I see that hand (with every head bowed and every eye closed)

“I see that hand!” No, we’re not talking about 1980s talk-show host Phil Donahue. We’re talking about old-time altar calls. Read on…

Christians of a certain generation cannot help but remember these two code words of the altar call: “I see that hand!” and “with every head bowed and every eye closed.” It used to be that after a sermon the preacher would invite everybody to close their eyes so that folks who wanted to recite a sinner’s prayer and raise their hand for prayer could do so with a little privacy.

Now I know some people used to sneak a peek out of the corner of their eye to see who was raising a hand. And maybe you’ve heard stories of preachers shouting out “I see that hand! And I see your hand too!” when in fact nobody was raising their hand. No doubt some preachers lied about how many hands they were seeing so that some of the shy people wouldn’t feel so alone. But once time I did hear this old bit of wisdom: if the preacher said he saw a total of three hands, but you didn’t see a single one, then the preacher was probably just looking at the clock and referring to the hour hand, the minute hand, and the second hand. Well now…

See below for the entries for both I see that hand and with every head bowed and every eye closed.

What other old-timey phrases did you used to hear when the evangelist came to church?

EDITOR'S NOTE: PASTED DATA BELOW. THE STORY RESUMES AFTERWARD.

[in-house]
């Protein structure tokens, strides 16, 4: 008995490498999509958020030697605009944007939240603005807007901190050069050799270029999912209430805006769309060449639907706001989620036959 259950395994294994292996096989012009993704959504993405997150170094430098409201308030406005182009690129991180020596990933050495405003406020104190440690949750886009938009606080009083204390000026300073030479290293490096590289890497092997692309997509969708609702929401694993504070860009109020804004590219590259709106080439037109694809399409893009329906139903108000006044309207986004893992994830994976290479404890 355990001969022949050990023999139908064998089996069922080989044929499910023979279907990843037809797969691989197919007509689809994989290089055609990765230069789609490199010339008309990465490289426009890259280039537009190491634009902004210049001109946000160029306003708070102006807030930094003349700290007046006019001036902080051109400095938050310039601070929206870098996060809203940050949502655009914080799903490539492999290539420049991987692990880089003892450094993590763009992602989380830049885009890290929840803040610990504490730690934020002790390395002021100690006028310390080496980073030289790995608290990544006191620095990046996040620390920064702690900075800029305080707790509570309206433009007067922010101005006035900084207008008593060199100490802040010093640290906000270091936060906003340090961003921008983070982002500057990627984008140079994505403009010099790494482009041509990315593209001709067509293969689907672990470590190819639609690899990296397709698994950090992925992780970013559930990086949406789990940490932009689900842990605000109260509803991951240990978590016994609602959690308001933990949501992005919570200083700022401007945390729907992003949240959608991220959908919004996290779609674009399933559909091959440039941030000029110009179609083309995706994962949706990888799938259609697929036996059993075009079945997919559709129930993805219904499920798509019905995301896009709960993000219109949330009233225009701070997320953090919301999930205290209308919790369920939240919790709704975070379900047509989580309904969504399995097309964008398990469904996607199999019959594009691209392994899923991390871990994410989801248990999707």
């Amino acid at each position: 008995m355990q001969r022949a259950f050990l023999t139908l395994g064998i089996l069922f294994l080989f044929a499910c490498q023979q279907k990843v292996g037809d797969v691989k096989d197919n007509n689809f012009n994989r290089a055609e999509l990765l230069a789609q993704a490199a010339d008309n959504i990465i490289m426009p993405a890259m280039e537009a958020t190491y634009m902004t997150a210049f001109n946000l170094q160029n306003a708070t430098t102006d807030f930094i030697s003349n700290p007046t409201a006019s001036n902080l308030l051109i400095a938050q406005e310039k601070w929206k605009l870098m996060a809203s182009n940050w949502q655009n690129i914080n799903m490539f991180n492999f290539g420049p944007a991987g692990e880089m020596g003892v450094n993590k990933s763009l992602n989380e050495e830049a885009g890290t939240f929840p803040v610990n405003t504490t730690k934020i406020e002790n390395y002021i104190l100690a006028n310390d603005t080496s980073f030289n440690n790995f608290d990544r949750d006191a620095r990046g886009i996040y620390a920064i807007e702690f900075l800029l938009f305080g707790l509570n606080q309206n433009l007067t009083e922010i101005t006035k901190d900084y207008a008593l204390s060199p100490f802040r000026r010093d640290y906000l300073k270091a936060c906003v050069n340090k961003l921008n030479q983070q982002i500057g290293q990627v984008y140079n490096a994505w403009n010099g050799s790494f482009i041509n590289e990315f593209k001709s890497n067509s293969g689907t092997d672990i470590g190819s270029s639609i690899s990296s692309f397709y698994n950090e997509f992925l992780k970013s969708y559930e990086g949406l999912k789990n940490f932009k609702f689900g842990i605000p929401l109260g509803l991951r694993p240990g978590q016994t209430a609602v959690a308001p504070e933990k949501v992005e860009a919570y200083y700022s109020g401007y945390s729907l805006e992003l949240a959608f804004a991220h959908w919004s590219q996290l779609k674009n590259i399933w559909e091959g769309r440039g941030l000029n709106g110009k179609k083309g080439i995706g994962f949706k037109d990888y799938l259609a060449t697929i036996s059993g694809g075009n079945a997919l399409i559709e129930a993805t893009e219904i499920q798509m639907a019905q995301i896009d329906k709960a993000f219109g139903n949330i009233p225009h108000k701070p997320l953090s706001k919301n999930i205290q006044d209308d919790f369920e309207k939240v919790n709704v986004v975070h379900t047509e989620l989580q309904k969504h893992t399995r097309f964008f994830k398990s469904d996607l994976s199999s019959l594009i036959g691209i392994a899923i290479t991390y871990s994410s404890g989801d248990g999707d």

see that hand Used in the expression below.
I see that hand An expression used by preachers after inviting people in the congregation to raise their hand if they want to become Christians.
Typically the preacher first instructs the entire congregation to close their eyes and lower their heads (see *every head bowed and every eye closed). Then he invites anyone who wants to become a Christian to silently repeat a prayer that he will say aloud (see *sinner’s prayer). After this prayer, and while the congregation’s eyes are still closed, he invites those who prayed with him to raise their hand into the air. The preacher acknowledges each raised hand by saying “I see that hand” as people slip their hand up. Finally the preacher will either invite those who raised their hand to come to the front of the church (see *altar call) or else he will follow up with them individually after the church service.